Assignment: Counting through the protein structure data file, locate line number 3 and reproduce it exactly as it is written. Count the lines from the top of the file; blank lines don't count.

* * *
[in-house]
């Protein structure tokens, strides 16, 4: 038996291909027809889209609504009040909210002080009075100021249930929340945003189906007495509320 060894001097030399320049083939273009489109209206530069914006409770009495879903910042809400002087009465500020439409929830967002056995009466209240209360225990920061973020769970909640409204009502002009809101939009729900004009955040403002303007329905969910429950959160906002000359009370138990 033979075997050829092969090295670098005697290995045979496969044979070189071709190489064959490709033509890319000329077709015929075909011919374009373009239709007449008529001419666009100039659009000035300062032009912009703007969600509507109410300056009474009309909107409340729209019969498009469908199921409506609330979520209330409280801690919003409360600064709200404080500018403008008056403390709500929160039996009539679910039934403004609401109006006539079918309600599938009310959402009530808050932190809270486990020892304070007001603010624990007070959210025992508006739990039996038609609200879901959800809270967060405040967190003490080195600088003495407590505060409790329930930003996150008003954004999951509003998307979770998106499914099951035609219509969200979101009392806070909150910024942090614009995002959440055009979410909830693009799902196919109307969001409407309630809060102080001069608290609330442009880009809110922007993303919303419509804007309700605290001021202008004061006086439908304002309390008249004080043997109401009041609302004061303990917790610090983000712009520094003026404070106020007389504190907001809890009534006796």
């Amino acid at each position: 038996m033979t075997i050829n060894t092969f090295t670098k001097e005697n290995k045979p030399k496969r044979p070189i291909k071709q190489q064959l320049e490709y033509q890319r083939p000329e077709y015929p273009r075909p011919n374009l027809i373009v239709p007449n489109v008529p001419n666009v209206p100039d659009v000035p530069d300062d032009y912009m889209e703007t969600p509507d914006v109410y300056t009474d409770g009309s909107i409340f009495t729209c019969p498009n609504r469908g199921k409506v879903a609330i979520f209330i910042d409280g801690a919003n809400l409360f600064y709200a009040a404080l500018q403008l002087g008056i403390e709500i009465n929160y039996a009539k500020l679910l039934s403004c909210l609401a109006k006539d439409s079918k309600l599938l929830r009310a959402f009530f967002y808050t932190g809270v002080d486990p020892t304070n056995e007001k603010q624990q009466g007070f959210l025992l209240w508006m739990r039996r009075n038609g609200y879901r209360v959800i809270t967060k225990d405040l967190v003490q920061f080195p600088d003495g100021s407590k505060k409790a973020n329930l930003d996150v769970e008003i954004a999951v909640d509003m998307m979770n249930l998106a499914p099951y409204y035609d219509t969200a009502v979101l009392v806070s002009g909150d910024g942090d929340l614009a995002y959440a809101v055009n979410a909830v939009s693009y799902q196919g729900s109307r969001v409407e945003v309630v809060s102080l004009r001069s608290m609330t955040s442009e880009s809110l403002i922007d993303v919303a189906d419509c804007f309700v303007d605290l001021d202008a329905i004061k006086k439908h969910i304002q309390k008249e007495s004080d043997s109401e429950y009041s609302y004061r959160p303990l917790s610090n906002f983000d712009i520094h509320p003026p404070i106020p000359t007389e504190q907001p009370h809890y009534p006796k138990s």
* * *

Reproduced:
């Amino acid at each position: 038996m033979t075997i050829n060894t092969f090295t670098k001097e005697n290995k045979p030399k496969r044979p070189i291909k071709q190489q064959l320049e490709y033509q890319r083939p000329e077709y015929p273009r075909p011919n374009l027809i373009v239709p007449n489109v008529p001419n666009v209206p100039d659009v000035p530069d300062d032009y912009m889209e703007t969600p509507d914006v109410y300056t009474d409770g009309s909107i409340f009495t729209c019969p498009n609504r469908g199921k409506v879903a609330i979520f209330i910042d409280g801690a919003n809400l409360f600064y709200a009040a404080l500018q403008l002087g008056i403390e709500i009465n929160y039996a009539k500020l679910l039934s403004c909210l609401a109006k006539d439409s079918k309600l599938l929830r009310a959402f009530f967002y808050t932190g809270v002080d486990p020892t304070n056995e007001k603010q624990q009466g007070f959210l025992l209240w508006m739990r039996r009075n038609g609200y879901r209360v959800i809270t967060k225990d405040l967190v003490q920061f080195p600088d003495g100021s407590k505060k409790a973020n329930l930003d996150v769970e008003i954004a999951v909640d509003m998307m979770n249930l998106a499914p099951y409204y035609d219509t969200a009502v979101l009392v806070s002009g909150d910024g942090d929340l614009a995002y959440a809101v055009n979410a909830v939009s693009y799902q196919g729900s109307r969001v409407e945003v309630v809060s102080l004009r001069s608290m609330t955040s442009e880009s809110l403002i922007d993303v919303a189906d419509c804007f309700v303007d605290l001021d202008a329905i004061k006086k439908h969910i304002q309390k008249e007495s004080d043997s109401e429950y009041s609302y004061r959160p303990l917790s610090n906002f983000d712009i520094h509320p003026p404070i106020p000359t007389e504190q907001p009370h809890y009534p006796k138990s």